>From herbie ford-trucks.com Sat Oct 10 06:15:27 1998
Date: Sat, 10 Oct 1998 06:15:27 -0400 (EDT)
From: owner-perf-list-digest ford-trucks.com (perf-list-digest)
To: perf-list-digest ford-trucks.com
Subject: perf-list-digest V1 #114
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perf-list-digest Saturday, October 10 1998 Volume 01 : Number 114



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Ford Truck Enthusiasts - Performance
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In this issue:

FTE Perf - Whoa, back it up!
FTE Perf - F-150 Exhaust Systems
RE: FTE Perf - cam lobe oiling
RE: FTE Perf - Whoa, back it up!
FTE Perf - Re: cam lobe oiling
FTE Perf - Intake
RE: FTE Perf - Intake
Re: FTE Perf - F-150 Exhaust Systems
FTE Perf - ADMIN: September Archives
FTE Perf - My more reasoned response to V1-#113

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Date: Fri, 9 Oct 1998 07:26:23 -0700
From: "Chris Samuel"
Subject: FTE Perf - Whoa, back it up!

OK as I am getting tired of this have it your way.
Actually work has stacked up and I'm out of time.
I do suggest that you get hold of some current literature
SAE has several papers on the cooling of NASCAR engines.
As to T/stats acting like a switch well I always believed that
too until I started hanging around the dyno.
We all (I hope) have seen the T/stat in the hot water.
I have seen the water flow plot on a running engine.
I no-longer believe it acts like a switch.
The bypass hose is there to promote faster T/stat opening and
so has a function. It can not flow enough to do as you say. calculate it.
I did not for get it. I drill my T/stats to achieve the same effect.
But yes I did not mention it, for shame on me.


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------------------------------

Date: Fri, 9 Oct 1998 08:44:20 -0700
From: Tim Mattson
Subject: FTE Perf - F-150 Exhaust Systems

I'm looking for some info, or someone's experiences, with Cat-Back
exhaust systems. Good ones? Bad ones? Recommendations? I've got a 1999
F-150 and would like to upgrade the exhaust. Any comments are greatly
appreciated.

Tim Mattson
tmattson setka.com

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Date: Fri, 9 Oct 1998 13:39:50 -0400
From: Sleddog
Subject: RE: FTE Perf - cam lobe oiling

you got it, splash oiling is the only way. oil comes from the lifter bore,
and from the crank/rod spinning around, and from dropping down from the
lifter valley area as well as some from the cam bearing area squirting out.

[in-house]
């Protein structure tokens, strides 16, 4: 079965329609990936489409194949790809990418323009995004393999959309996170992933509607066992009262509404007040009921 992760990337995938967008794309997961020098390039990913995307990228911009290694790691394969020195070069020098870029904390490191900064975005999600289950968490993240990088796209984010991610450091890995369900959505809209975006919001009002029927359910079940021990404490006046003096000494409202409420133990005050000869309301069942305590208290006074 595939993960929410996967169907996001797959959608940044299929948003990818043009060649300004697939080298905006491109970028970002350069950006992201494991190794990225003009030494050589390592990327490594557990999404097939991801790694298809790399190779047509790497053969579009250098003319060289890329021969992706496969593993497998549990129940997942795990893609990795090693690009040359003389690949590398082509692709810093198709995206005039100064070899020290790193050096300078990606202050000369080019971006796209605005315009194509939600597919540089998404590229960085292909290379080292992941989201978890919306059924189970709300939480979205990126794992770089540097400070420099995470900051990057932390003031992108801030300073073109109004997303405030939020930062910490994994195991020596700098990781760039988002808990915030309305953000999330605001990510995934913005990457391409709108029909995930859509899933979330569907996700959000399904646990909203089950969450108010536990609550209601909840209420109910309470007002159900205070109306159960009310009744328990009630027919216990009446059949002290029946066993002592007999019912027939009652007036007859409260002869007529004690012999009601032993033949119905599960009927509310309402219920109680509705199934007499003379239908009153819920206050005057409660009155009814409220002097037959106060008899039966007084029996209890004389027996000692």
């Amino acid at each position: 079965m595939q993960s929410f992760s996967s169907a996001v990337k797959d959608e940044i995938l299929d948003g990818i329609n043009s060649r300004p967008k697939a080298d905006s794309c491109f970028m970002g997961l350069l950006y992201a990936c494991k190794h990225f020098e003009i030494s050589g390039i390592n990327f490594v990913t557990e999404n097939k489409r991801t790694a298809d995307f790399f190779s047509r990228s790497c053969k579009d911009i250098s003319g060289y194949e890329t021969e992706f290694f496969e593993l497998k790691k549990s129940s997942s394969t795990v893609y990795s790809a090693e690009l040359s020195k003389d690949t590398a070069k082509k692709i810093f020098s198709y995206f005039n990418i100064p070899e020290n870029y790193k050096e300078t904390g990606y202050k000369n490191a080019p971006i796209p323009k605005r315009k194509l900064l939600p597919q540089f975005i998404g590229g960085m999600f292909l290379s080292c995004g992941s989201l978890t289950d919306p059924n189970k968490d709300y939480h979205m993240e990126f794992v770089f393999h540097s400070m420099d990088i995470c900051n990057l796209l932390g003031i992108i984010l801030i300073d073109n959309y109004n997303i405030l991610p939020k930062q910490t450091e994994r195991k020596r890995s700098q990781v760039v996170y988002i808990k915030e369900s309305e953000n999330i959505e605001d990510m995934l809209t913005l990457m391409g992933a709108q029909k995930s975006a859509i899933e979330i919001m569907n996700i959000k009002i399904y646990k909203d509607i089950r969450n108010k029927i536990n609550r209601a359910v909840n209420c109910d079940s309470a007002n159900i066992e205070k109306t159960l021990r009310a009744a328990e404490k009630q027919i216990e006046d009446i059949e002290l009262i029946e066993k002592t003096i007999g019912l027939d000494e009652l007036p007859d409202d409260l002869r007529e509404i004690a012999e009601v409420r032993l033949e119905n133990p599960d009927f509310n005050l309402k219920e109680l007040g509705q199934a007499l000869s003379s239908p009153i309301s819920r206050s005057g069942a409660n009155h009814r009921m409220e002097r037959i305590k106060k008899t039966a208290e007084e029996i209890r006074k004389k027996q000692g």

FWIW, splash oiling is interesting, because at different engine speeds and
even different load conditions (read: heat of parts) the splash oiling
changes. some places get better oil supply at any given rpm/load than
other places. this is one reason why when breaking in a new engine you do
not run it at a constant rpm and load. after the cam break in of course,
but even then i tend to run the engine up/down a bit to hopefully get the
splash oiling to get everyplace as much as possible especially sincethe
heat generated during initial engine and cam breakin is signifigantly
higher than under normal running conditions.

sleddog

- ----------
From: Drew Beatty[SMTP:dcbeatty rmi.net]
Sent: Thursday, October 08, 1998 9:44 PM
To: 'Performance list'
Subject: FTE Perf - cam lobe oiling

I have kind of a simple and stupid question. Oil is pumped to the cam
bearings, but how does it get to the cam lobes? Is it splashed or thrown
there by the rods??


Thanks,

Drew Beatty
dcbeatty rmi.net

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------------------------------

Date: Fri, 9 Oct 1998 14:03:00 -0400
From: Sleddog
Subject: RE: FTE Perf - Whoa, back it up!

Chris,

when you get the time, send a h20 flow plot to me or at least describe the
results. or better yet, scan a full dyno run with all info in and lets see
it. i would be very interested in it, as would others i am sure. if you
have no scanner, email me and i'll give you my address. i can scan it and
post it on my web page or email back to you. this is not just for the
t-stat deal, but i am sure there's alot of things we could talk about
looking at the dyno results! maybe the results are already in graphic form
of a PC? can you get your hands on one at work? i have seen sample runs,
but never with ALL the measured info on it.

i will not argue about the tstat being a switch or not. looking into the
radiater when it opens/closes it appears like a swich too, but that may be
deceiving. god knows a have been wrong before. i have an open mind and
will listen to anyone. if they make me change my mind i think that is
good.

i hope to get my next pull engine dyno'd. when i do i may share the
results with this list, but will not post it to web as i have to keep it
from my competitors ;) but that won't be for 2 years or so i think.

sleddog

- ----------
From: Chris Samuel[SMTP:fourmuelz email.msn.com]
Sent: Friday, October 09, 1998 10:26 AM